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Managing Patients With Indolent Lymphoma Treated With Bendamustine: A Nursing Perspective

Elizabeth Sorensen
CJON 2013, 17(3), 303-311 DOI: 10.1188/13.CJON.303-311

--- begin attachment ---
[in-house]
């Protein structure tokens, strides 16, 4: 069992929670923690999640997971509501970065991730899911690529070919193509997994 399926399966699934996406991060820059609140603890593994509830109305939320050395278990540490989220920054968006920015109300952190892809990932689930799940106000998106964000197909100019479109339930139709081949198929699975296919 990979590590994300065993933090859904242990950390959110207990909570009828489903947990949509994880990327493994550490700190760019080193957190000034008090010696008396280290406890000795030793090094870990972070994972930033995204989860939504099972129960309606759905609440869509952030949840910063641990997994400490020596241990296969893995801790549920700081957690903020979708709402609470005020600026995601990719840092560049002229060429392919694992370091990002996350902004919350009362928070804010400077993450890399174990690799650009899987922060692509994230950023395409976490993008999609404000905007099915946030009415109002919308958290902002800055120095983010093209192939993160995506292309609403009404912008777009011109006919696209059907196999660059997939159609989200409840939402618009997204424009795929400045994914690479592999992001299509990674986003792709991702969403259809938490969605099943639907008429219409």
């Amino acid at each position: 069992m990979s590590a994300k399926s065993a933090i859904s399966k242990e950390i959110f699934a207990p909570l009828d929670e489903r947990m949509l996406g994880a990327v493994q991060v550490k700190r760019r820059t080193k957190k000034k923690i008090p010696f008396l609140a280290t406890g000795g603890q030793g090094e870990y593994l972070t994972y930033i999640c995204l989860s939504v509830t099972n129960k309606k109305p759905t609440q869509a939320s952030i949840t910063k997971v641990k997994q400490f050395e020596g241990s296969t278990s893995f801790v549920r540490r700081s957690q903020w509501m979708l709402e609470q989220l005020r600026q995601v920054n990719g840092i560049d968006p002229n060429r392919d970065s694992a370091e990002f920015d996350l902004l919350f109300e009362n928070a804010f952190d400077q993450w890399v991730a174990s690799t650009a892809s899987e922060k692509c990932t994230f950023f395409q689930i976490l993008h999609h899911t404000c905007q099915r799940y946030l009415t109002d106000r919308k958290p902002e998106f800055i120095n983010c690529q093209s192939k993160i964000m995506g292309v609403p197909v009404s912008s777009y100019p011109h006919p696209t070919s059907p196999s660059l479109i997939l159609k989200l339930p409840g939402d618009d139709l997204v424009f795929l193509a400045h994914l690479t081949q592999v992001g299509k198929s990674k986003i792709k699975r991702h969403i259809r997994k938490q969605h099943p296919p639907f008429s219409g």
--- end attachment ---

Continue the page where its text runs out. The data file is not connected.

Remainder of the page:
Indolent lymphoma is one of the most frequently occurring subtypes of non-Hodgkin lymphoma (NHL). Indolent NHL has a long natural history, and patients will likely receive multiple therapies during the course of their disease. Treatment options are rapidly evolving and, because oncology nurses play a major role in managing patients undergoing treatment for indolent NHL, they need to be aware of the potential adverse effects associated with new therapies that may affect patients in their care. One such agent is bendamustine, which was approved by the U. S. Food and Drug Administration in 2008 for the treatment of relapsed indolent NHL. Oncology nurses are increasingly likely to encounter bendamustine either as monotherapy or in combination with rituximab. Bendamustine is a hybrid agent with both alkylating and purine analog properties, produces a high response rate in patients with indolent NHL, and has manageable side effects that include immunosuppression, gastrointestinal toxicity, and fatigue. Oncology nurses should be familiar with the common side effects so as to provide enhanced care for the patient receiving this agent. This article reviews the safety profile of bendamustine and discusses the implications from a nursing perspective.

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